Most Important For the Future
The Life Technologies Ion Proton™ Sequencer can read your genome (all three billion base pairs) in one day for $1000 according to Mel Davey software group leader for Ion East. Human genome sequencing isn't new but that time frame and price point is. "A genome sequence for $1,000 was a pipe-dream, just a few years ago," said Dr. Richard Gibbs, Director of the Human Genome Sequencing Center at the Baylor College of Medicine (in a press release on the Life Technologies Web site.) "A $1,000 genome in less than one day was not even on the radar, but will transform the clinical applications of sequencing."
The Ion Proton looks toward a very near future where a lot more people will be able to have the nuances of their genome revealed, which further portends a health boom for consumers. More importantly, the amount of available information on genetics and congenital illness is about to increase exponentially as more people get their genome read and thus contribute to the knowledge base on genetic disorders. That will further accelerate the development of new and perhaps genetically-specific cures. That's why this was my favorite invention at CES this year.
In the next two decades, most of us won't remember the gadgets and iPhone accessories that Samsung or Nokia tried to push on us in in 2012. But if the human race is living a lot longer and healthier, it may be because of the device in the picture above.
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This is my last posting for the next few days. I will be taking my office apart so that we can move to our new apartment downtown next Tuesday. I will be unplugged and disconnected except by tablet. Expect me to be back in the saddle before the end of next week probably in time to provide you with some more headlines. In the interim these are the stories I share with you this week:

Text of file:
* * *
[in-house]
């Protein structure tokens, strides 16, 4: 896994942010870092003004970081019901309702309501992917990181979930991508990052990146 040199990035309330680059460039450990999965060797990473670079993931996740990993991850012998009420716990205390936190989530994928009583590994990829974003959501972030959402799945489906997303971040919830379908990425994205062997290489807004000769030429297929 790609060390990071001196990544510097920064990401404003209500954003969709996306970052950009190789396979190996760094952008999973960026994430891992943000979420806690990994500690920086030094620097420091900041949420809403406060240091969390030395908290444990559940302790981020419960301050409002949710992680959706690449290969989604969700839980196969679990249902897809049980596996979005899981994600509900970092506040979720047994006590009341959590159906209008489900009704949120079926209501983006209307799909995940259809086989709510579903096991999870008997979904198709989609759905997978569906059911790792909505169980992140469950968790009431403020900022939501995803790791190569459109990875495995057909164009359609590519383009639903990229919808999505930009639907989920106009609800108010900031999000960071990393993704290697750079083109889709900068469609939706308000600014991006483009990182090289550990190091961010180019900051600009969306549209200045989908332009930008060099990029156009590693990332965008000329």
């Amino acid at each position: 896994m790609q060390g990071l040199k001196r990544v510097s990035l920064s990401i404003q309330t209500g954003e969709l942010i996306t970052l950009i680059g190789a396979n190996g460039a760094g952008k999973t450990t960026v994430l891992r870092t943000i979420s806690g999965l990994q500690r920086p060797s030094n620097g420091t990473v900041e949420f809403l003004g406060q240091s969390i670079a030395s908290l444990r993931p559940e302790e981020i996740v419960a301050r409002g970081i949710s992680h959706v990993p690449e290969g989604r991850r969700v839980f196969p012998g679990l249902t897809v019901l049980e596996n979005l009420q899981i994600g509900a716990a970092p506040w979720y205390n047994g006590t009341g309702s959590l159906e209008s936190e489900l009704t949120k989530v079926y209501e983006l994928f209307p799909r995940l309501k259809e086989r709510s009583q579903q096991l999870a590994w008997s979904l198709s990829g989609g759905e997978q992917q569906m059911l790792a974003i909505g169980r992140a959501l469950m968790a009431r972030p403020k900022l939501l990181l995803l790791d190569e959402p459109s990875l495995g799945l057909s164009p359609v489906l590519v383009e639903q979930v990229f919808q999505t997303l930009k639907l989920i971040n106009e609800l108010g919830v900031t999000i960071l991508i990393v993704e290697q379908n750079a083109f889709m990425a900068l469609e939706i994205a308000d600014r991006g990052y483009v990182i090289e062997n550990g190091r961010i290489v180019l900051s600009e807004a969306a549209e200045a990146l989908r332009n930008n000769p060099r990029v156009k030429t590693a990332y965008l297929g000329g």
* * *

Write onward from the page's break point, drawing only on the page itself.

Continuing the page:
Today, literally thousands of alternative transportation vehicles are coming out of the woodwork and they nearly all have the same problem – no place to drive them. Most are banned from biking and hiking trails, and they are neither licensed, nor licensable, for use on the streets. I’d like to discuss some new possible solutions and why Colorado is poised to take the lead in the alternative transportation marketplace.
In a recent conference promoting not only their latest gizmos but their company's animating vision as well, Google executives declared they were working toward a future in which technology "disappears," "fades into the background," becomes more "intuitive and anticipatory." Commenting on this apparently "bizarre mission for a tech company," Bianca Bosker warns that their genial and enthusiastic promotional language masks Google's aspiration to omnipresence via invisibility, an effort to render us dependent and uncritical of their prevalence through its marketing as easy, intuitive, companionable.
Occasionally during meetings one of my staff – an avid birder – will elbow me and I’ll look up and glimpse a bald eagle. Each time, I am in awe. I live in Washington State, which is home to a plethora of eagles, where pods of Orca ply the waters near the San Juan Islands, and where roads are sometimes blocked by herds of elk.
In this month's Report on Business Magazine, a supplement that comes with The Globe and Mail, one of Canada's national newspapers, Stanford University's Mark Jacobson provides a best case scenario
According to The Hollywood Reporter, celebrity tech CEO Peter Thiel is upset that movies like The Matrix and Avatar make technological innovation seem "destructive and dysfunctional."
A team of researchers are asking the public to help them locate and count all the sources of CO2 coming from power plants on the planet.
Initial results from a selective breeding program at the National Institute of Agricultural Botany based in Cambridge in the UK, indicate the successful creation of a new super wheat.